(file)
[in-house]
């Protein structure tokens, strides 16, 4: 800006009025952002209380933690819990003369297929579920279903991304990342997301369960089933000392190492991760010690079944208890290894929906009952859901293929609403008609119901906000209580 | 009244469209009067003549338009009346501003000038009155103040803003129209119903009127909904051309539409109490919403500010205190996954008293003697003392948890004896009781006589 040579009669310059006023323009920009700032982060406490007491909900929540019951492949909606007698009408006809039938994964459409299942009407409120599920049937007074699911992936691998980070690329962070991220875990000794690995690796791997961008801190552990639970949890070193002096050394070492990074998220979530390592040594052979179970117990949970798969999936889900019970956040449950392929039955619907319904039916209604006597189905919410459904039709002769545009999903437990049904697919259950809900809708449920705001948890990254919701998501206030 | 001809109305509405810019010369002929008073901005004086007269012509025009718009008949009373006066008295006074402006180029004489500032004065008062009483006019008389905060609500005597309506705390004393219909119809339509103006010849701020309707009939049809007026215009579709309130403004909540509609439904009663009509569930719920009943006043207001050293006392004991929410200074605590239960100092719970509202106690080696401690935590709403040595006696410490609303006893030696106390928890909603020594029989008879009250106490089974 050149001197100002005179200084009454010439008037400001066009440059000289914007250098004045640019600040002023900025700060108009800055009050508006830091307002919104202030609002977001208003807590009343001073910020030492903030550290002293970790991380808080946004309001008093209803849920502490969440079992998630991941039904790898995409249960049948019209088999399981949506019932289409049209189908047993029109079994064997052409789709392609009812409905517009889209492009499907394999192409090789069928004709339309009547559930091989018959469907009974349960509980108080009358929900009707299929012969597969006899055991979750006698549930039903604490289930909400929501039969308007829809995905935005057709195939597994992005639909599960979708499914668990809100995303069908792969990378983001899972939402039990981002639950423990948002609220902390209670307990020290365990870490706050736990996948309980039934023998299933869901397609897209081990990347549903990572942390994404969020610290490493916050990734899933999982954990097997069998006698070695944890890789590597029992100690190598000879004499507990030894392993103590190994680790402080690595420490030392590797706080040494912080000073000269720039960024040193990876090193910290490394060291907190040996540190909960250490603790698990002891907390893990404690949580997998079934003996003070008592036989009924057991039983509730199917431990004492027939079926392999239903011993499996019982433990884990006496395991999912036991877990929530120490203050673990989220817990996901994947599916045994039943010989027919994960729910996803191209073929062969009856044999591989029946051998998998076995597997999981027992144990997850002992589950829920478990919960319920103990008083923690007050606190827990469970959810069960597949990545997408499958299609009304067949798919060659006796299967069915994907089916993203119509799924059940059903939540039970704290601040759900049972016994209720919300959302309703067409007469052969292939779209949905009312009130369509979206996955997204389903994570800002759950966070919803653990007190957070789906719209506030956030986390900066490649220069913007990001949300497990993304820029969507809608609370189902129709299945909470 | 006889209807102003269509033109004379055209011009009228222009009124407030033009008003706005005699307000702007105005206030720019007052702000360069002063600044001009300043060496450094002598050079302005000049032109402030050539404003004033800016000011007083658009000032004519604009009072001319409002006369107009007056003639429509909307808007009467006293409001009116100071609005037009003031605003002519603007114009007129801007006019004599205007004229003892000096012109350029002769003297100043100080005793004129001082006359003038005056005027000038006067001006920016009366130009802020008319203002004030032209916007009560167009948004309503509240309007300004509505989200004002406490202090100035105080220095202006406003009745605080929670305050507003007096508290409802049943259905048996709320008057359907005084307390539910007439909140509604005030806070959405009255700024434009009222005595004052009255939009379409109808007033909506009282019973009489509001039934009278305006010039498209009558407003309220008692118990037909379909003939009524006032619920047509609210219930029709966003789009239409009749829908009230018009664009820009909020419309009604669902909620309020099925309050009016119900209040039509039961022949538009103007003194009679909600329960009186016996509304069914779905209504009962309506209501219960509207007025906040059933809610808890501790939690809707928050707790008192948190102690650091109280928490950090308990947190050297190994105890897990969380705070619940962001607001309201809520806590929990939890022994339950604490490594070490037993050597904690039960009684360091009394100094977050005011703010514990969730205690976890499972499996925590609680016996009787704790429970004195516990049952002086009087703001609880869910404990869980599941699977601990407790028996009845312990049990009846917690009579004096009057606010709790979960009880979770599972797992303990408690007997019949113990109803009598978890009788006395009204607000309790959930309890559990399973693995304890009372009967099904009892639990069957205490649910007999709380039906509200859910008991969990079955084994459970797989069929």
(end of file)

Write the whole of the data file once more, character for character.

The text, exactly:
[in-house]
């Protein structure tokens, strides 16, 4: 800006009025952002209380933690819990003369297929579920279903991304990342997301369960089933000392190492991760010690079944208890290894929906009952859901293929609403008609119901906000209580 | 009244469209009067003549338009009346501003000038009155103040803003129209119903009127909904051309539409109490919403500010205190996954008293003697003392948890004896009781006589 040579009669310059006023323009920009700032982060406490007491909900929540019951492949909606007698009408006809039938994964459409299942009407409120599920049937007074699911992936691998980070690329962070991220875990000794690995690796791997961008801190552990639970949890070193002096050394070492990074998220979530390592040594052979179970117990949970798969999936889900019970956040449950392929039955619907319904039916209604006597189905919410459904039709002769545009999903437990049904697919259950809900809708449920705001948890990254919701998501206030 | 001809109305509405810019010369002929008073901005004086007269012509025009718009008949009373006066008295006074402006180029004489500032004065008062009483006019008389905060609500005597309506705390004393219909119809339509103006010849701020309707009939049809007026215009579709309130403004909540509609439904009663009509569930719920009943006043207001050293006392004991929410200074605590239960100092719970509202106690080696401690935590709403040595006696410490609303006893030696106390928890909603020594029989008879009250106490089974 050149001197100002005179200084009454010439008037400001066009440059000289914007250098004045640019600040002023900025700060108009800055009050508006830091307002919104202030609002977001208003807590009343001073910020030492903030550290002293970790991380808080946004309001008093209803849920502490969440079992998630991941039904790898995409249960049948019209088999399981949506019932289409049209189908047993029109079994064997052409789709392609009812409905517009889209492009499907394999192409090789069928004709339309009547559930091989018959469907009974349960509980108080009358929900009707299929012969597969006899055991979750006698549930039903604490289930909400929501039969308007829809995905935005057709195939597994992005639909599960979708499914668990809100995303069908792969990378983001899972939402039990981002639950423990948002609220902390209670307990020290365990870490706050736990996948309980039934023998299933869901397609897209081990990347549903990572942390994404969020610290490493916050990734899933999982954990097997069998006698070695944890890789590597029992100690190598000879004499507990030894392993103590190994680790402080690595420490030392590797706080040494912080000073000269720039960024040193990876090193910290490394060291907190040996540190909960250490603790698990002891907390893990404690949580997998079934003996003070008592036989009924057991039983509730199917431990004492027939079926392999239903011993499996019982433990884990006496395991999912036991877990929530120490203050673990989220817990996901994947599916045994039943010989027919994960729910996803191209073929062969009856044999591989029946051998998998076995597997999981027992144990997850002992589950829920478990919960319920103990008083923690007050606190827990469970959810069960597949990545997408499958299609009304067949798919060659006796299967069915994907089916993203119509799924059940059903939540039970704290601040759900049972016994209720919300959302309703067409007469052969292939779209949905009312009130369509979206996955997204389903994570800002759950966070919803653990007190957070789906719209506030956030986390900066490649220069913007990001949300497990993304820029969507809608609370189902129709299945909470 | 006889209807102003269509033109004379055209011009009228222009009124407030033009008003706005005699307000702007105005206030720019007052702000360069002063600044001009300043060496450094002598050079302005000049032109402030050539404003004033800016000011007083658009000032004519604009009072001319409002006369107009007056003639429509909307808007009467006293409001009116100071609005037009003031605003002519603007114009007129801007006019004599205007004229003892000096012109350029002769003297100043100080005793004129001082006359003038005056005027000038006067001006920016009366130009802020008319203002004030032209916007009560167009948004309503509240309007300004509505989200004002406490202090100035105080220095202006406003009745605080929670305050507003007096508290409802049943259905048996709320008057359907005084307390539910007439909140509604005030806070959405009255700024434009009222005595004052009255939009379409109808007033909506009282019973009489509001039934009278305006010039498209009558407003309220008692118990037909379909003939009524006032619920047509609210219930029709966003789009239409009749829908009230018009664009820009909020419309009604669902909620309020099925309050009016119900209040039509039961022949538009103007003194009679909600329960009186016996509304069914779905209504009962309506209501219960509207007025906040059933809610808890501790939690809707928050707790008192948190102690650091109280928490950090308990947190050297190994105890897990969380705070619940962001607001309201809520806590929990939890022994339950604490490594070490037993050597904690039960009684360091009394100094977050005011703010514990969730205690976890499972499996925590609680016996009787704790429970004195516990049952002086009087703001609880869910404990869980599941699977601990407790028996009845312990049990009846917690009579004096009057606010709790979960009880979770599972797992303990408690007997019949113990109803009598978890009788006395009204607000309790959930309890559990399973693995304890009372009967099904009892639990069957205490649910007999709380039906509200859910008991969990079955084994459970797989069929």